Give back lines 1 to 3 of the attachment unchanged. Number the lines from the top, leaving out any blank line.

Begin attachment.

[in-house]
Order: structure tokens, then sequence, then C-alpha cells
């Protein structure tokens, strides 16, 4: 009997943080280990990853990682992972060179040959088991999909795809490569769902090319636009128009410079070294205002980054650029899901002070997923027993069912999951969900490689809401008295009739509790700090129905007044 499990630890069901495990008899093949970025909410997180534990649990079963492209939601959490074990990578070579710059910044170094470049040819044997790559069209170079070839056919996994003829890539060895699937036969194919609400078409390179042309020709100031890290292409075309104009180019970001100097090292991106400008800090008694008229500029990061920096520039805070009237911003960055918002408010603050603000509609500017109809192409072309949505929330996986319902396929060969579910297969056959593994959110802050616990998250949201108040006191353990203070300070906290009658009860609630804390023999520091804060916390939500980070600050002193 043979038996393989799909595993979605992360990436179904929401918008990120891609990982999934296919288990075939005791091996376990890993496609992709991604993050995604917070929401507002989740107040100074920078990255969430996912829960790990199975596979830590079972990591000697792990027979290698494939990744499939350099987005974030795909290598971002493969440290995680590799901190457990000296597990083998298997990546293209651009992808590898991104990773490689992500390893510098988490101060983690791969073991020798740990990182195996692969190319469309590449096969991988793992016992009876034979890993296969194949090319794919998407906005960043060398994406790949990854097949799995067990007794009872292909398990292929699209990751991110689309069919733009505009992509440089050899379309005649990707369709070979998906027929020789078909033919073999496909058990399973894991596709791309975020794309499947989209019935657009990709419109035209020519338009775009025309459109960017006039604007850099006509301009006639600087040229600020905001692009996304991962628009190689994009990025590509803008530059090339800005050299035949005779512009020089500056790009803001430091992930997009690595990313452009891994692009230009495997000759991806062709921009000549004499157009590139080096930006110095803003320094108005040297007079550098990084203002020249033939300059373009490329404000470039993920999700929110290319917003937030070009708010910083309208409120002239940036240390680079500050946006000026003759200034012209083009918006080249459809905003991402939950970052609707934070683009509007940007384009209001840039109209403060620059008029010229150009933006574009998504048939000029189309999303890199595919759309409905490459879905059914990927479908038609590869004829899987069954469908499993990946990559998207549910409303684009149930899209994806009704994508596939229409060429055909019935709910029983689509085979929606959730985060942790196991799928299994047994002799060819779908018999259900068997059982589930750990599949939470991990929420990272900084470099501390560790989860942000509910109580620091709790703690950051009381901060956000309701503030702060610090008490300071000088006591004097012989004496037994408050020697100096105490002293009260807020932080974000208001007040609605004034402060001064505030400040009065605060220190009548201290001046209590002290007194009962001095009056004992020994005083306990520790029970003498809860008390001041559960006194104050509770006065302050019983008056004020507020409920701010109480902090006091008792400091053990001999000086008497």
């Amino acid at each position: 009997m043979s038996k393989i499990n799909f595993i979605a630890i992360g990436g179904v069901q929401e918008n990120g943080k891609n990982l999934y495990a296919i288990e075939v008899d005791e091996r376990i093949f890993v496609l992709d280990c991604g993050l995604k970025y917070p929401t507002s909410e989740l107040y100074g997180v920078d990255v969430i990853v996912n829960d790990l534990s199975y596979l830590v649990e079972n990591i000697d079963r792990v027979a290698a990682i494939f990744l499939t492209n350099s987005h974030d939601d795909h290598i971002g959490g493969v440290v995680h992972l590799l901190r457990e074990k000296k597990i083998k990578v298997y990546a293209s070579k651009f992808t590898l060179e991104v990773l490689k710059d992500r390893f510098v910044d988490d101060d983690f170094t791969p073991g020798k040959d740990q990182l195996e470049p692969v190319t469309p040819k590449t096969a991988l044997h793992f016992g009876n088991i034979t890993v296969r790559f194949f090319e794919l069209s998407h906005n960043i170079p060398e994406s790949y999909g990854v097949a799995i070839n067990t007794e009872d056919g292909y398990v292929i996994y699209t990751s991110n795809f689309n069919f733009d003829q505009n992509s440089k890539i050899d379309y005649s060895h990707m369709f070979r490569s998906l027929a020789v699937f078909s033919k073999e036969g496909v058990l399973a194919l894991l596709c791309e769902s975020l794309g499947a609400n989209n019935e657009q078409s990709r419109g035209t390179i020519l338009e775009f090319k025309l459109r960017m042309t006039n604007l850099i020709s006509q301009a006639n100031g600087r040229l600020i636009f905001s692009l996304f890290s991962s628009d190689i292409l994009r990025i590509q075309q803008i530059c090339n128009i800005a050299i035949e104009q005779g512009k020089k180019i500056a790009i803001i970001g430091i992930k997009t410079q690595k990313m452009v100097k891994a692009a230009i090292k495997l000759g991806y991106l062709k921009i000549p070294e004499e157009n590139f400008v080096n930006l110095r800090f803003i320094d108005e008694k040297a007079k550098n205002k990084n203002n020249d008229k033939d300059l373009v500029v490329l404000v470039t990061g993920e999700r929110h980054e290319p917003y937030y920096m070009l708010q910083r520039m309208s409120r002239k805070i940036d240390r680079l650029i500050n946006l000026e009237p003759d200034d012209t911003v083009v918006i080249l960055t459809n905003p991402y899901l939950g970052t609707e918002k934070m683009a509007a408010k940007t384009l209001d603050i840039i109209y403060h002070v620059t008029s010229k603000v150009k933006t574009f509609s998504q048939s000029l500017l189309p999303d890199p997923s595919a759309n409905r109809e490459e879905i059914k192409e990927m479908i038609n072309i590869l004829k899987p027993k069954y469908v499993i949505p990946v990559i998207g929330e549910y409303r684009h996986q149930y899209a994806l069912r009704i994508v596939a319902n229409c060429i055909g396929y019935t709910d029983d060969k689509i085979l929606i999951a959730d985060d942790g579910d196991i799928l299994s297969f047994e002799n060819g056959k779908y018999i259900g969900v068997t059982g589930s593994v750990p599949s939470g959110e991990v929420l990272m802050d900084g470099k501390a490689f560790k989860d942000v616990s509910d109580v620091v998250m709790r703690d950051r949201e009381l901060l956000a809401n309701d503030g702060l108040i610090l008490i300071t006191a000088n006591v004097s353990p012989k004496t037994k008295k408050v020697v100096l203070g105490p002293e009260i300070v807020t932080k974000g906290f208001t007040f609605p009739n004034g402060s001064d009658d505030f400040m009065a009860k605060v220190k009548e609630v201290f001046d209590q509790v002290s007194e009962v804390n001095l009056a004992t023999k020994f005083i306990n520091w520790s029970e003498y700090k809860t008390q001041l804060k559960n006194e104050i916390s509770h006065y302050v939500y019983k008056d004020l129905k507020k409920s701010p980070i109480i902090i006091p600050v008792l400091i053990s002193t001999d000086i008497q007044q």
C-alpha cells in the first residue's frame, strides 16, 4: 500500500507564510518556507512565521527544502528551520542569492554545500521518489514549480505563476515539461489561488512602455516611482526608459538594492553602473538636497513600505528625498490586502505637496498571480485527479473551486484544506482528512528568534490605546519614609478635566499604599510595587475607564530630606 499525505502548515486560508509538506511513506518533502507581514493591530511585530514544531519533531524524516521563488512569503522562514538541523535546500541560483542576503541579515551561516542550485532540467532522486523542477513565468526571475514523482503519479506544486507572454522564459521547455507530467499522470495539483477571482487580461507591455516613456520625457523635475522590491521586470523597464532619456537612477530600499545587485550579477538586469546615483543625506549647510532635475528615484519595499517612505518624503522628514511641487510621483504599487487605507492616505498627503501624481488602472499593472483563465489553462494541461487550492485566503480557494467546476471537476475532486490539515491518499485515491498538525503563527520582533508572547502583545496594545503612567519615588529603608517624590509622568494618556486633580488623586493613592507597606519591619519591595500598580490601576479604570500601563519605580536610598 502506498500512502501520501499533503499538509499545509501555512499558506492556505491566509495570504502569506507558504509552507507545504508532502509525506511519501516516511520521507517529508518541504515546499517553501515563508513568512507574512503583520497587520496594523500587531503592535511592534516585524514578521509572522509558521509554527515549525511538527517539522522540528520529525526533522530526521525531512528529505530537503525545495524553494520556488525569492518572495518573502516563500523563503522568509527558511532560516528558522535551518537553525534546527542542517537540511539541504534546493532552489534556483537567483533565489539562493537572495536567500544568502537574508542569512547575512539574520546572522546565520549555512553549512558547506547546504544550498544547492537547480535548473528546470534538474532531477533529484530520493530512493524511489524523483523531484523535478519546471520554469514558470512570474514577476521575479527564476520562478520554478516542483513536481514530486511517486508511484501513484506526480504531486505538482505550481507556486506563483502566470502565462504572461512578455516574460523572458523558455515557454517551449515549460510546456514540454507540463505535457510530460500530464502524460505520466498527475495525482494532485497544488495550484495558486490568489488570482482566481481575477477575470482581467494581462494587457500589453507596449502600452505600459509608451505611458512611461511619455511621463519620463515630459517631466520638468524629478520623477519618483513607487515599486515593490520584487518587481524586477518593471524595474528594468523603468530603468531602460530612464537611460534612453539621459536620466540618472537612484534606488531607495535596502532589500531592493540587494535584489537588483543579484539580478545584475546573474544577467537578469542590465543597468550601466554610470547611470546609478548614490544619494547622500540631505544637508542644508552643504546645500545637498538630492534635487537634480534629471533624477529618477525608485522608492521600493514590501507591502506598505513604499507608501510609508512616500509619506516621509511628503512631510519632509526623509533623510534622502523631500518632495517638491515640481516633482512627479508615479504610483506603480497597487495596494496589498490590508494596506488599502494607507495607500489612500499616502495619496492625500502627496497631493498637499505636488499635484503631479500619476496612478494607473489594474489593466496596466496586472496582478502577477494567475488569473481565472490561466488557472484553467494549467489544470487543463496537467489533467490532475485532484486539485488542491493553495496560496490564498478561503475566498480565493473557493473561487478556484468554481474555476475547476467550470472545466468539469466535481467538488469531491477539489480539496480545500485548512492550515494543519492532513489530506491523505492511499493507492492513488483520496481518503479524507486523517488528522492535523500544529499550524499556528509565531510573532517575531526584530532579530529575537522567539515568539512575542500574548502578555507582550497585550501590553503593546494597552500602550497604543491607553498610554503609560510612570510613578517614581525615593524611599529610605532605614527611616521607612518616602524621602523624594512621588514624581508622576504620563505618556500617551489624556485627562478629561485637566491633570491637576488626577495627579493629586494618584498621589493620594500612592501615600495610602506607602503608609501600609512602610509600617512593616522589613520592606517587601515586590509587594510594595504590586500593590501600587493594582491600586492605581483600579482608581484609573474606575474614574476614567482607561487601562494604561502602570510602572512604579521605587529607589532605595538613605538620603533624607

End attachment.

[in-house]
Order: structure tokens, then sequence, then C-alpha cells
């Protein structure tokens, strides 16, 4: 009997943080280990990853990682992972060179040959088991999909795809490569769902090319636009128009410079070294205002980054650029899901002070997923027993069912999951969900490689809401008295009739509790700090129905007044 499990630890069901495990008899093949970025909410997180534990649990079963492209939601959490074990990578070579710059910044170094470049040819044997790559069209170079070839056919996994003829890539060895699937036969194919609400078409390179042309020709100031890290292409075309104009180019970001100097090292991106400008800090008694008229500029990061920096520039805070009237911003960055918002408010603050603000509609500017109809192409072309949505929330996986319902396929060969579910297969056959593994959110802050616990998250949201108040006191353990203070300070906290009658009860609630804390023999520091804060916390939500980070600050002193 043979038996393989799909595993979605992360990436179904929401918008990120891609990982999934296919288990075939005791091996376990890993496609992709991604993050995604917070929401507002989740107040100074920078990255969430996912829960790990199975596979830590079972990591000697792990027979290698494939990744499939350099987005974030795909290598971002493969440290995680590799901190457990000296597990083998298997990546293209651009992808590898991104990773490689992500390893510098988490101060983690791969073991020798740990990182195996692969190319469309590449096969991988793992016992009876034979890993296969194949090319794919998407906005960043060398994406790949990854097949799995067990007794009872292909398990292929699209990751991110689309069919733009505009992509440089050899379309005649990707369709070979998906027929020789078909033919073999496909058990399973894991596709791309975020794309499947989209019935657009990709419109035209020519338009775009025309459109960017006039604007850099006509301009006639600087040229600020905001692009996304991962628009190689994009990025590509803008530059090339800005050299035949005779512009020089500056790009803001430091992930997009690595990313452009891994692009230009495997000759991806062709921009000549004499157009590139080096930006110095803003320094108005040297007079550098990084203002020249033939300059373009490329404000470039993920999700929110290319917003937030070009708010910083309208409120002239940036240390680079500050946006000026003759200034012209083009918006080249459809905003991402939950970052609707934070683009509007940007384009209001840039109209403060620059008029010229150009933006574009998504048939000029189309999303890199595919759309409905490459879905059914990927479908038609590869004829899987069954469908499993990946990559998207549910409303684009149930899209994806009704994508596939229409060429055909019935709910029983689509085979929606959730985060942790196991799928299994047994002799060819779908018999259900068997059982589930750990599949939470991990929420990272900084470099501390560790989860942000509910109580620091709790703690950051009381901060956000309701503030702060610090008490300071000088006591004097012989004496037994408050020697100096105490002293009260807020932080974000208001007040609605004034402060001064505030400040009065605060220190009548201290001046209590002290007194009962001095009056004992020994005083306990520790029970003498809860008390001041559960006194104050509770006065302050019983008056004020507020409920701010109480902090006091008792400091053990001999000086008497």